This is not always bad, either. If someone is drag racing down your street while children are playing in the front yards, a police officer would be most welcome. The emergency room is no place to insist on a level playing field between patient and doctor. And there are times for those who can to compete, excel and triumph, like runners on an Olympic track, or people starting a business.
But there are other times when words like “we” and “together” are more important than “me” or “alone.” When I was in Boy Scouts, and our troop would take a long day hike of 10 to 20 miles, we didn’t need to be rocket scientists to figure out why the Scoutmaster would put the youngest and shortest boys at the front of the line, and gave the biggest, heaviest loads to the oldest, strongest, tallest and fastest guys, and placed them toward the back of the line. Yes, it slowed them down. But it also spared them the time, anger and anxiety of looking for young and frightened stragglers, or worse, the lost.
But this week I read in the Minneapolis Star-Tribune about a Chinese father who was sentenced to jail because he ran a website for other parents of children who suffered the way his infant son did. His son was poisoned and nearly died from contaminated commercial baby formula, made in China. His website gave information on how to recognize symptoms of poisoning, what brands were likely contaminated, and how to seek compensation from the businesses and the government agencies involved. And for that he was charged, tried and imprisoned for inciting disorder.
To me that’s an open-and-shut case of lions preying on the lambs, to protect their own power, even to increase it. And its the easiest, most automatic thing in the world for the strong in any group to do: to use their strength to keep gathering more strength at the expense of the weak. That all too often describes the ways in which groups, businesses and even nations organize themselves: as rivers in which power flows upward, in the direction of more power.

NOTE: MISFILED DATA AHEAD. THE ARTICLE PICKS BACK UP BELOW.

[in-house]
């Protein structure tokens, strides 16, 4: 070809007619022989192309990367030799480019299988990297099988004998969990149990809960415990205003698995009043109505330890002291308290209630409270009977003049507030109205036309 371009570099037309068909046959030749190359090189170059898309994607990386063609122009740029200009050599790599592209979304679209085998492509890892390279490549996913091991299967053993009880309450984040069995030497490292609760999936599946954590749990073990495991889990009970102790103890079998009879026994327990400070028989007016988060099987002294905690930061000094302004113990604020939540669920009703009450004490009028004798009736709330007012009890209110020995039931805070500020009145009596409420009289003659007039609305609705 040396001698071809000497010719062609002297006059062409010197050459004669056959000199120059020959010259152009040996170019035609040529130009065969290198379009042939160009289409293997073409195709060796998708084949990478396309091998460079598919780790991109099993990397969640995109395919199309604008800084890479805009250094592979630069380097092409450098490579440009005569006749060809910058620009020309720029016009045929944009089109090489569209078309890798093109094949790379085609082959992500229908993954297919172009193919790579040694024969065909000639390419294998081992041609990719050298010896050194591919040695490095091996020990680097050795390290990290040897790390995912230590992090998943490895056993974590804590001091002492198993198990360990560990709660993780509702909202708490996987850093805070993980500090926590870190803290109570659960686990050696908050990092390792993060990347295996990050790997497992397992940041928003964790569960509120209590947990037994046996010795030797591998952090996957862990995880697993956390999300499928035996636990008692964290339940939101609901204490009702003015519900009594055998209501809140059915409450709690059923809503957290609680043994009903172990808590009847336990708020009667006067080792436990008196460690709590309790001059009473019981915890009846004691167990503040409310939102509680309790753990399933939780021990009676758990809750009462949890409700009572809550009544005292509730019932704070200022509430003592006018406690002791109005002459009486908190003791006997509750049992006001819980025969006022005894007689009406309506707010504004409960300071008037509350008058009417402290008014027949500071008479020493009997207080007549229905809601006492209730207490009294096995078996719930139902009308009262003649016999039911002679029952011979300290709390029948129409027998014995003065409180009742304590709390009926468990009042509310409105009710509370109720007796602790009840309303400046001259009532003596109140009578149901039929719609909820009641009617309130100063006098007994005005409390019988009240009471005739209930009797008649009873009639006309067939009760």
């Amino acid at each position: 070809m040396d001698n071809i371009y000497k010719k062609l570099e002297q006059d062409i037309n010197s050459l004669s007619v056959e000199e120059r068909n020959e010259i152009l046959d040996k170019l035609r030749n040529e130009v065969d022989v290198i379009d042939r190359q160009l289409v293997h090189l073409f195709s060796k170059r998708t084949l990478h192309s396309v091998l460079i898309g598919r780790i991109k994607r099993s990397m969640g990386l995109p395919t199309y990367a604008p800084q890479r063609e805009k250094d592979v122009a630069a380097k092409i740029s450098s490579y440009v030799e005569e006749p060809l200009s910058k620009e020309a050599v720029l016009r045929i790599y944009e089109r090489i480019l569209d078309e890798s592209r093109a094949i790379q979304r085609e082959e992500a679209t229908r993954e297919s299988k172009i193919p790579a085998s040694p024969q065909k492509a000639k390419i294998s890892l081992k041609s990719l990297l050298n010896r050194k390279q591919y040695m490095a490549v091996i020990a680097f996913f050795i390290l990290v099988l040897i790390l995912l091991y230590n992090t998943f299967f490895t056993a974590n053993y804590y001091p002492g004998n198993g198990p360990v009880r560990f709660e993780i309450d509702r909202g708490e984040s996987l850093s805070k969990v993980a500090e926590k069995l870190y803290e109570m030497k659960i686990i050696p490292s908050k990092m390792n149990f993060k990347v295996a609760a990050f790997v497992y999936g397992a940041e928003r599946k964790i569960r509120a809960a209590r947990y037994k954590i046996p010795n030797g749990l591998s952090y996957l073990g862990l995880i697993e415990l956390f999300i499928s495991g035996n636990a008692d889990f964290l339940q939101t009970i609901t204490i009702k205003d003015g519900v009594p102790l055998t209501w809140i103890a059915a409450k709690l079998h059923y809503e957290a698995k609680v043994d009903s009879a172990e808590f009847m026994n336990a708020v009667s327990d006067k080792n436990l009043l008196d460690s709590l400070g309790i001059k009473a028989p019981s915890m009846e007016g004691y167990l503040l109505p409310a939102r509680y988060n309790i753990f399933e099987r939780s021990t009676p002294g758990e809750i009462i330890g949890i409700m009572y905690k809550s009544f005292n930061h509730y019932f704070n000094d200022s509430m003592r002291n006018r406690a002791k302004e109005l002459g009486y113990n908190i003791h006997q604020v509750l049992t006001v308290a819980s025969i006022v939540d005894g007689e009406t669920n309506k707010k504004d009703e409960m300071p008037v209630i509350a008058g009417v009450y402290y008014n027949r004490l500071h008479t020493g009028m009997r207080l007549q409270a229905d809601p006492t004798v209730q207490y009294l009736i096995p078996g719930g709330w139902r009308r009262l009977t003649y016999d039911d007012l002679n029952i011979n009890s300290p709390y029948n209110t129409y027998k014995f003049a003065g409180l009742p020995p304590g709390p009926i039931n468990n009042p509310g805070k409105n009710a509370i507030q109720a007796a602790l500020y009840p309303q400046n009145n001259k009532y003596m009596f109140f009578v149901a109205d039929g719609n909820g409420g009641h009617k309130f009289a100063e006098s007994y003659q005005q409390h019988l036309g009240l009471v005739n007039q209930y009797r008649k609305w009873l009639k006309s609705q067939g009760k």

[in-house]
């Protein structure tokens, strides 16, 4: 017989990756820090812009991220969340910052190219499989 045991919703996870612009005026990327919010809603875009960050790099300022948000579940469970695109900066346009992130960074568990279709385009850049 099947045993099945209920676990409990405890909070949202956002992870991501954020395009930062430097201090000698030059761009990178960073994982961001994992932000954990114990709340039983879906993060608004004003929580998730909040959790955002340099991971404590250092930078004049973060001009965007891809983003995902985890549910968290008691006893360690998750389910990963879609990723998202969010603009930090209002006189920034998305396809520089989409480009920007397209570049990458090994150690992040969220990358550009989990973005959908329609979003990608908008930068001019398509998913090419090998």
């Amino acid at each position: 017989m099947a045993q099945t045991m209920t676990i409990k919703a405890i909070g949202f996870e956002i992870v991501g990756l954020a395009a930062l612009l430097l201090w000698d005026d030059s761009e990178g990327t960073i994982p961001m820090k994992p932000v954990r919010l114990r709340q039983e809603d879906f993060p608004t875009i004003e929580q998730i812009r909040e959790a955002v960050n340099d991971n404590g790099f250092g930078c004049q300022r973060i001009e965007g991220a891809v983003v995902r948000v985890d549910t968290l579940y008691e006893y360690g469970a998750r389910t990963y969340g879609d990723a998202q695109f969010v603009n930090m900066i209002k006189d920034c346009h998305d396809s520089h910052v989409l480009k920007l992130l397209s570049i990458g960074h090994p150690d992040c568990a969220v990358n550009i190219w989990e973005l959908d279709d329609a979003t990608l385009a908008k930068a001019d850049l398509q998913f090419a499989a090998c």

Sometimes, we don’t even recognize that its happening; sometimes it happens for even the best of intentions. I had quite a surprising and startling education in this some years back when the two former biggest Mennonite denominations, the former General Conference Mennonite Church, and the Mennonite Church, both of which had both U.S. and Canadian conferences and churches, integrated to become our one new denomination, the one we’re in. And then, at the very same time, that one new emerging denomination split to become Mennonite Church USA and Mennonite Church Canada. Most of us U.S. Delegates at that conference in Wichita never saw it coming. What was that about?